Trusts and Wills
If you die without a Will, the Rules of Intestacy decide who will receive your property and possessions. These rules were created back in 1925. Take a look at them by clicking the image to the left. You may be surprised how your assets will be distributed.
Making a Will is essential if you want to be sure of leaving your property and possessions to your loved ones.
A Will allows you to provide clarity on a whole range of practical matters.
If you have children, it can say who should look after them if you died unexpectedly.
You can decide who will handle the administrative side of dealing with your property and possessions. You can protect your assets for your family.
A Will can include plans for residential care and tax planning.
We work closely with a qualified will writer. We generally recommend that our clients either write a will or ensure that their current will is valid.*
Trusts are used to put the right money in the right hands at the right time.
When a protection plan is put in trust, the main advantages are:
The Insurer can pay a claim more quickly.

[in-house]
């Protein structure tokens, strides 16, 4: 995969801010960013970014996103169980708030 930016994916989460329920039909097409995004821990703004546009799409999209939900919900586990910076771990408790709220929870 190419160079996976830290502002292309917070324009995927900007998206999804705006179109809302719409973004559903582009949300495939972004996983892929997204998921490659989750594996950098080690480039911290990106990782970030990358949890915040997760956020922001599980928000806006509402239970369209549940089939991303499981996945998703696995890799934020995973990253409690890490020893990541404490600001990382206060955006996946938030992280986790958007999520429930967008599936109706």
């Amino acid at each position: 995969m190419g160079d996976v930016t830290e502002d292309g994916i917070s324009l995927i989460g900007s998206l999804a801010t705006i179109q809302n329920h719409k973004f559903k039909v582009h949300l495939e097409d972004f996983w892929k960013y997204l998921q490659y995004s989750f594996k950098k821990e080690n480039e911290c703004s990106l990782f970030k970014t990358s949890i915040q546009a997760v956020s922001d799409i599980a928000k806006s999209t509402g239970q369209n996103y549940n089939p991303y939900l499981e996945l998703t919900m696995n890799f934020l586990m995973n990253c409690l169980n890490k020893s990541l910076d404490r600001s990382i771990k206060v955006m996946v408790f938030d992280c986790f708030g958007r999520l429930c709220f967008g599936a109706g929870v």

If you client die and your plan is not written in trust, the insurance company will require a grant of probate in most cases before they can payout the policy. Placing the plan in trust means that this is not required and can speed up the time it takes to receive the proceeds at a time when in most cases, it is really needed.
The plan proceeds may be free of inheritance tax.
Inheritance tax is currently payable at a rate of 40% on any part of an estate valued over £325,000 (2017/18). When you die, any money paid out from life insurance contracts that are not subject to a trust, have the value of the payout added to their estate. We can help you to understand if you fall into this category and help you put in place an appropriate trust.
The money can be distributed to the right people.
Any individual without a will and in receipt of proceeds from a life insurance plan will need to distribute the payout as per the rules of intestacy - click image. This may not lead to the money being received by the intended beneficiaries. Placing a plan in trust means that the trustees are responsable for passing the proceeds on. A trust can achieve this without a will being in place, although having both is generally the best solution.*
* The Financial Conduct Authority does not regulate some forms of trusts and will writing